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Nutritionist explains hidden, unwanted ingredient found in a ‘majority’ of tea brands

According to studies, a single standard tea bag releases 11.6 billion microplastics and 3.1 billion nanoplastics in every cup of tea.

Unwanted ingredient found in a 'majority' of tea brand

Photo Credit: @realfoodology / Instagram

Many of us add milk, honey, or sugar to our tea, but did you know there might be another secret ingredient in your teacup? 

Research has found microplastics from tea bags can leach into your tea when exposed to hot water.

Nutritionist Courtney Swan (@realfoodology) shared a video explaining how plastic from tea bags can end up in your tea. “According to studies, a single standard tea bag releases 11.6 billion microplastics and 3.1 billion nanoplastics in every cup of tea,” she said. 

She seems to have been referencing a 2019 study by researchers at McGill University. The team found a single cup of tea could contain billions of microparticles. However, these particles are so tiny they only add up to one60th of a milligram of plastic per cup of tea.

Though the thought of drinking plastic might make you uncomfortable, the World Health Organization determined in 2019 that microplastics in drinking water pose a low risk to human health.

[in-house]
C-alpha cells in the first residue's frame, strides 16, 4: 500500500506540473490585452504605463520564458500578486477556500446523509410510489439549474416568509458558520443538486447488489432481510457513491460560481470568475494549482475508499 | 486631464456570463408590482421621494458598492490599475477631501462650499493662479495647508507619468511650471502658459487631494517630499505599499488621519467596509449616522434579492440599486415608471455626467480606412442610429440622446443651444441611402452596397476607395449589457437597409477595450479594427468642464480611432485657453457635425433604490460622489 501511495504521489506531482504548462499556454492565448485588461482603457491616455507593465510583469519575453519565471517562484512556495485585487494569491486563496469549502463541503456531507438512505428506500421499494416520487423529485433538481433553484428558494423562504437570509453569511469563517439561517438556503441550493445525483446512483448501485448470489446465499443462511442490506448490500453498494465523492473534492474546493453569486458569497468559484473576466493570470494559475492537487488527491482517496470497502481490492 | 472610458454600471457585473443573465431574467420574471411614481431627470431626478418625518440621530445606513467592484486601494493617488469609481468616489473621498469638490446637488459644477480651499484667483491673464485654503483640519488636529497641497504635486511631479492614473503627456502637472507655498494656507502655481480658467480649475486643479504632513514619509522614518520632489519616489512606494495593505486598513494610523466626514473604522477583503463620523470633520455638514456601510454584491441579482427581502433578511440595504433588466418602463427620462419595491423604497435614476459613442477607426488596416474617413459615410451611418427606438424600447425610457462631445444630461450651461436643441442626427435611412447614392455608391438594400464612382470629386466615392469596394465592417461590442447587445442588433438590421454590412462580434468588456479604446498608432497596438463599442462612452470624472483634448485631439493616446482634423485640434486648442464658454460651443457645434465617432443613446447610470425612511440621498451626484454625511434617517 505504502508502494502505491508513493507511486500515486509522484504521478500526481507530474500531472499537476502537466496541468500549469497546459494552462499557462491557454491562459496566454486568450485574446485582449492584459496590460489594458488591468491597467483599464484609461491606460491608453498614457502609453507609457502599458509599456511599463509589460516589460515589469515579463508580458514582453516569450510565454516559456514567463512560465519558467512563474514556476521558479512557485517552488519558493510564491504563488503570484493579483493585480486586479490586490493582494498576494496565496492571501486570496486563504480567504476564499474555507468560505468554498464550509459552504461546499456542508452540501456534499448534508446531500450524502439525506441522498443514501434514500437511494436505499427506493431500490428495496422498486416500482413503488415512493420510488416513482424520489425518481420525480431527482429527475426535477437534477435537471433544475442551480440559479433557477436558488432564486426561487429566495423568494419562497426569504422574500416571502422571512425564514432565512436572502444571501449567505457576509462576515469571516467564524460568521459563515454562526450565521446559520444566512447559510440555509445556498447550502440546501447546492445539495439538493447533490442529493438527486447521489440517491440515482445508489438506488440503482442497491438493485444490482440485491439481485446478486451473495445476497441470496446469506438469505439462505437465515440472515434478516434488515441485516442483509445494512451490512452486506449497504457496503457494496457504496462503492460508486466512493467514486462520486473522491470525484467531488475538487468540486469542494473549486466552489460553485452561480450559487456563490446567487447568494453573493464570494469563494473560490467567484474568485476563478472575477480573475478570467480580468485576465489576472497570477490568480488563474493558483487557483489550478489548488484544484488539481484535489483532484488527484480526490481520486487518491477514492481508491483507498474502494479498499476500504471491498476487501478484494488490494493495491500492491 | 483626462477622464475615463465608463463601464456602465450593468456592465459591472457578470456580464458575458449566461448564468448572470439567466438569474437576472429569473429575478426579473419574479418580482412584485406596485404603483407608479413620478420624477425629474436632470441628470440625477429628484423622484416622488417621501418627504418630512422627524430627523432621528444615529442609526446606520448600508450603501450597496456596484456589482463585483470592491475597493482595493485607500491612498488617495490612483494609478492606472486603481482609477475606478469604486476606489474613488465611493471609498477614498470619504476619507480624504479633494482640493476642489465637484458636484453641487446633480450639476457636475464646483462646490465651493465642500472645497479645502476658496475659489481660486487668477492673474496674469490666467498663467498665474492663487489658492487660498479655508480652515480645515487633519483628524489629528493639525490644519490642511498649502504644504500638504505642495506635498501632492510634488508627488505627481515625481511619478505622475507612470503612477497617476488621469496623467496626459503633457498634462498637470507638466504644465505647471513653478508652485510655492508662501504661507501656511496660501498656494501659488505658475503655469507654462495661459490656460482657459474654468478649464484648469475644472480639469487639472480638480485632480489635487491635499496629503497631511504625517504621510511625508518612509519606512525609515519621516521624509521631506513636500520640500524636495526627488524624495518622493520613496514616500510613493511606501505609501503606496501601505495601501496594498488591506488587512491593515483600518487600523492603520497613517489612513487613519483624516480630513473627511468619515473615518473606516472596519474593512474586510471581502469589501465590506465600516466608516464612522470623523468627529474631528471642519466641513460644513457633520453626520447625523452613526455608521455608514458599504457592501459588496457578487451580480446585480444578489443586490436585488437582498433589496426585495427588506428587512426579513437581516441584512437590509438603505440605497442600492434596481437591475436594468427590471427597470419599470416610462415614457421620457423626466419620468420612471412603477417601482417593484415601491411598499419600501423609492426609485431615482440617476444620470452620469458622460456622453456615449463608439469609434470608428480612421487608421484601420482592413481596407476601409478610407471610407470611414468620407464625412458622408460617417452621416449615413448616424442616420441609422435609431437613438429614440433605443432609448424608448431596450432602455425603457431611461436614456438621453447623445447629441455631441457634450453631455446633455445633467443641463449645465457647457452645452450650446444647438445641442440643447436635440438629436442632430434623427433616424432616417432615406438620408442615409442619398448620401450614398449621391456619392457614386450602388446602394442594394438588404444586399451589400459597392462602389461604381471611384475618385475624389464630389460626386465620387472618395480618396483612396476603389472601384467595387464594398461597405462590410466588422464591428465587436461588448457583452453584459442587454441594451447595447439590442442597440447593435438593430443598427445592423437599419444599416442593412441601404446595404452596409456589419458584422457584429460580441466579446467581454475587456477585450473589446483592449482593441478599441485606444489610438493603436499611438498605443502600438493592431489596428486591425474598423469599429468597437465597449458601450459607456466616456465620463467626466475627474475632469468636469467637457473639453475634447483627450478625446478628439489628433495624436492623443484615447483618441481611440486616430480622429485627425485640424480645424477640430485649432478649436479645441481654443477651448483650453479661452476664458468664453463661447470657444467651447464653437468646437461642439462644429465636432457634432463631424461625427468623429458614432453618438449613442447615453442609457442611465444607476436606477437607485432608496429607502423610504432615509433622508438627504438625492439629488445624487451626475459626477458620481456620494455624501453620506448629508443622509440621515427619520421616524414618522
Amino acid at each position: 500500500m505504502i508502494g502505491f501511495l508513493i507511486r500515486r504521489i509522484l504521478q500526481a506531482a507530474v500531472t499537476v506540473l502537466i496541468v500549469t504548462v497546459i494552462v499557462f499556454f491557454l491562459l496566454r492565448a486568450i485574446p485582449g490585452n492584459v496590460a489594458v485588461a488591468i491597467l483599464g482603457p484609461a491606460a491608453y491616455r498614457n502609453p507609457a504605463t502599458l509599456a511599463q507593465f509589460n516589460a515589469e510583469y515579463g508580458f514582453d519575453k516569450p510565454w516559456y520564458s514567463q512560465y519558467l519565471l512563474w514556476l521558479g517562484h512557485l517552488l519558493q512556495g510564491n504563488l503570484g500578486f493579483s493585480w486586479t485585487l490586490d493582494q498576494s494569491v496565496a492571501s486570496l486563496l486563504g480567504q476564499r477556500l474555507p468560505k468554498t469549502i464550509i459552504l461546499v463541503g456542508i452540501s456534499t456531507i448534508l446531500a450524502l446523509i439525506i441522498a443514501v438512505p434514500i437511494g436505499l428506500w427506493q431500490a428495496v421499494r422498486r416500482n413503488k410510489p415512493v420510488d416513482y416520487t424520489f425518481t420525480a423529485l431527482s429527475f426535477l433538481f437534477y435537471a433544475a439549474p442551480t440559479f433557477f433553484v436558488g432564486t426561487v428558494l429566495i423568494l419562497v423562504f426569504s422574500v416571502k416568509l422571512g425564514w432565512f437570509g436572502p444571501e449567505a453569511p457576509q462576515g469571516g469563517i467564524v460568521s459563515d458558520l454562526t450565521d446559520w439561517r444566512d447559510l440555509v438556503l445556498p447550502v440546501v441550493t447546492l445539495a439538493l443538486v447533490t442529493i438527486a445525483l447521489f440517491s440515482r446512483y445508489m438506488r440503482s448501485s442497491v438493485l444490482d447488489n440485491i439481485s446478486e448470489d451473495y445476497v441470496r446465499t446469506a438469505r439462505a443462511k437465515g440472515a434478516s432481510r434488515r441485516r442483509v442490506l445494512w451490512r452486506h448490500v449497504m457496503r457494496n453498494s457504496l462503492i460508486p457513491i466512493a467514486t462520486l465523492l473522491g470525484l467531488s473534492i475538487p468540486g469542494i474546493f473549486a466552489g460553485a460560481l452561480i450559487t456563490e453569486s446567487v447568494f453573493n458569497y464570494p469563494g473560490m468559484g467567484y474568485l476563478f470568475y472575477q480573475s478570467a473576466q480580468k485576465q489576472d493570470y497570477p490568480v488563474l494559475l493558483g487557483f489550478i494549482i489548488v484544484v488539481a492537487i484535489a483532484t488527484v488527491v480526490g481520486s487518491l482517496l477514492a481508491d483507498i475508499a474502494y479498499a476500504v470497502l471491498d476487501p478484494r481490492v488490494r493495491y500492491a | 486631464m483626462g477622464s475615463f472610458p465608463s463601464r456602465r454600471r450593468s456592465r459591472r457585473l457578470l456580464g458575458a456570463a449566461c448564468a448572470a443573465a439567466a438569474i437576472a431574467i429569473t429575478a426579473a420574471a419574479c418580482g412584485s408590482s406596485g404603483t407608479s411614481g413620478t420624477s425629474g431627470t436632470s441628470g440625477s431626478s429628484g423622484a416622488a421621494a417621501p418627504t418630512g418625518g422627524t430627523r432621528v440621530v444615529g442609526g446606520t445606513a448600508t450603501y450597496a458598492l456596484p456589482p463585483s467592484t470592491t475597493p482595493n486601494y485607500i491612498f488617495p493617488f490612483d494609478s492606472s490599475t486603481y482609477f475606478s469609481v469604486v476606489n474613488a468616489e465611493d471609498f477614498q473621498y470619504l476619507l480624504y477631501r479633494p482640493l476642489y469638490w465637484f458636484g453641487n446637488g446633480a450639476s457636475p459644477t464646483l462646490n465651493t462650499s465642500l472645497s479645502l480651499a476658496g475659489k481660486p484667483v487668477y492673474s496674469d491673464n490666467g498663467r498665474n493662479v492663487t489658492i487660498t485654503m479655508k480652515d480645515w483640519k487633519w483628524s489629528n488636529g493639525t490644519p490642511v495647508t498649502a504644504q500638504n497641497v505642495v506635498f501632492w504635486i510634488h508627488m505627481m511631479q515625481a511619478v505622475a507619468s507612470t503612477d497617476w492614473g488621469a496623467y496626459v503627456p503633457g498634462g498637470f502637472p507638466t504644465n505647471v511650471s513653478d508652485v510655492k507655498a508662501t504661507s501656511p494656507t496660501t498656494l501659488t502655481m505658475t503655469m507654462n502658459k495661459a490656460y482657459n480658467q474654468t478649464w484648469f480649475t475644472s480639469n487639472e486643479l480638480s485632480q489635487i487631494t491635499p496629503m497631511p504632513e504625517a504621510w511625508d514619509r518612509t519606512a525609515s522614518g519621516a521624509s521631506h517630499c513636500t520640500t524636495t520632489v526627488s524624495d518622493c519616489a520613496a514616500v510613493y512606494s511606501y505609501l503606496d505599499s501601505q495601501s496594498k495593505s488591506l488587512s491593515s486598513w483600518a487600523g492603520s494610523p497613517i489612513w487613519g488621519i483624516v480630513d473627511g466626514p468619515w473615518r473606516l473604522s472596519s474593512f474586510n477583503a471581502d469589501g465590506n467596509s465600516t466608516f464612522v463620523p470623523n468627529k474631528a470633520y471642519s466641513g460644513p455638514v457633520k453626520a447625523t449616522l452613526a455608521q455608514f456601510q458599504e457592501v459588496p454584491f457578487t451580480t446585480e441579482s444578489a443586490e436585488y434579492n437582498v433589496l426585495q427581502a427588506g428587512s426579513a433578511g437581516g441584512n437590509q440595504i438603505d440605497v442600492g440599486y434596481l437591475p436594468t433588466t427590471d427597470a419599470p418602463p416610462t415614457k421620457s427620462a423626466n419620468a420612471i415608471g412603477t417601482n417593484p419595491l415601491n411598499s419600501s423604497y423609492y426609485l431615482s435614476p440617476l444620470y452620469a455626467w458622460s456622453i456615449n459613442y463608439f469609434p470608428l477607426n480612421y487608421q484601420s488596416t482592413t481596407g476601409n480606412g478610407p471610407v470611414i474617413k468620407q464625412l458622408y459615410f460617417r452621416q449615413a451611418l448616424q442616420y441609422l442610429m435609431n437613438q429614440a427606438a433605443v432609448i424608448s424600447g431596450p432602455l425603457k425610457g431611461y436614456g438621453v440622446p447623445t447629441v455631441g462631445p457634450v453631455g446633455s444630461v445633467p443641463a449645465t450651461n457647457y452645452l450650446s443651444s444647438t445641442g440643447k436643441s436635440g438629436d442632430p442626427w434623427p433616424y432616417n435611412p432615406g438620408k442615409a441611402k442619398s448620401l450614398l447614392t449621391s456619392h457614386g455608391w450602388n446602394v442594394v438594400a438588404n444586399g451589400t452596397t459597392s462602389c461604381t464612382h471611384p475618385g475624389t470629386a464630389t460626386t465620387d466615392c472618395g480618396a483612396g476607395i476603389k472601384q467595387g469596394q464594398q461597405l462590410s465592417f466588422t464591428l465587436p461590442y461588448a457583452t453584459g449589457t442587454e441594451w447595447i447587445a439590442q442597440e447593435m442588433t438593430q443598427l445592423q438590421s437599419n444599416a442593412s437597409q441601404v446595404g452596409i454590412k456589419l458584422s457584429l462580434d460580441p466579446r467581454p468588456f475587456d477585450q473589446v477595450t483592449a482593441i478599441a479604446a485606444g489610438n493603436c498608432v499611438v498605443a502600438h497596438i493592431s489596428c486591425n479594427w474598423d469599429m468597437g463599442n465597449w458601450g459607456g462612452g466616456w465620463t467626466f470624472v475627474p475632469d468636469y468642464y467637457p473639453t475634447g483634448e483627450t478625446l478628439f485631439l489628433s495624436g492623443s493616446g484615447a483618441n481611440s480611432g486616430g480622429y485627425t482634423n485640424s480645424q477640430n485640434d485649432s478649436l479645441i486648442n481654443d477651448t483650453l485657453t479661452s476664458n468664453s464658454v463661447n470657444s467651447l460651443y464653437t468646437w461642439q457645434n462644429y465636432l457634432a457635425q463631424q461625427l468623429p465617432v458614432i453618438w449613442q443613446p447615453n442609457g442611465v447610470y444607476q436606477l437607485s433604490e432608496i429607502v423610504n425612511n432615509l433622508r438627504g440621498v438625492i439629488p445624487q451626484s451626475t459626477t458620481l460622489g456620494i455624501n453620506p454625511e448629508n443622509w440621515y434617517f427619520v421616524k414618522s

The reality is that there simply hasn’t been enough research to know exactly if or how microplastics affect human health. Many experts agree that more research is needed on microplastics before we can understand their impacts.

We do know, however, that microplastics have polluted our environment. These tiny pieces of plastic take thousands of years to break down, so they’re tough to remove from an ecosystem once they’re introduced. 

One 2016 study found that four sources of microplastics accounted for 11% of our oceans’ 

plastic pollution: microbeads in personal care products, plastic fibers from washing textiles, plastic pellets used in making plastic products, and car tires wearing down.

Swan recommends buying loose leaf tea to keep microplastics out of your drink and our environment. “A great alternative is just to buy loose leaf tea and get your own metal strainer and make your own tea,” she said.

Natalie Tufenkji, a professor of chemical engineering and lead researcher in the McGill study, agreed. “I would say avoid the plastic tea bags because it’s just another single-use plastic,” she told CBC News.

Though Swan stated in her video that the “majority” of teas used tea bags containing plastic, users pointed out that many brands ensure their bags do not contain plastic. “You claim that the ‘majority of teas’ in their teabags as you pan over brands that consciously do not use plastic in their bags,” one user pointed out.

Other commenters suggested tea brands that don’t use plastic in their tea bags. “Traditional Medicinals, Pukka, NUMI teas, Republic of Tea, Stash, Yogi,” one user shared.

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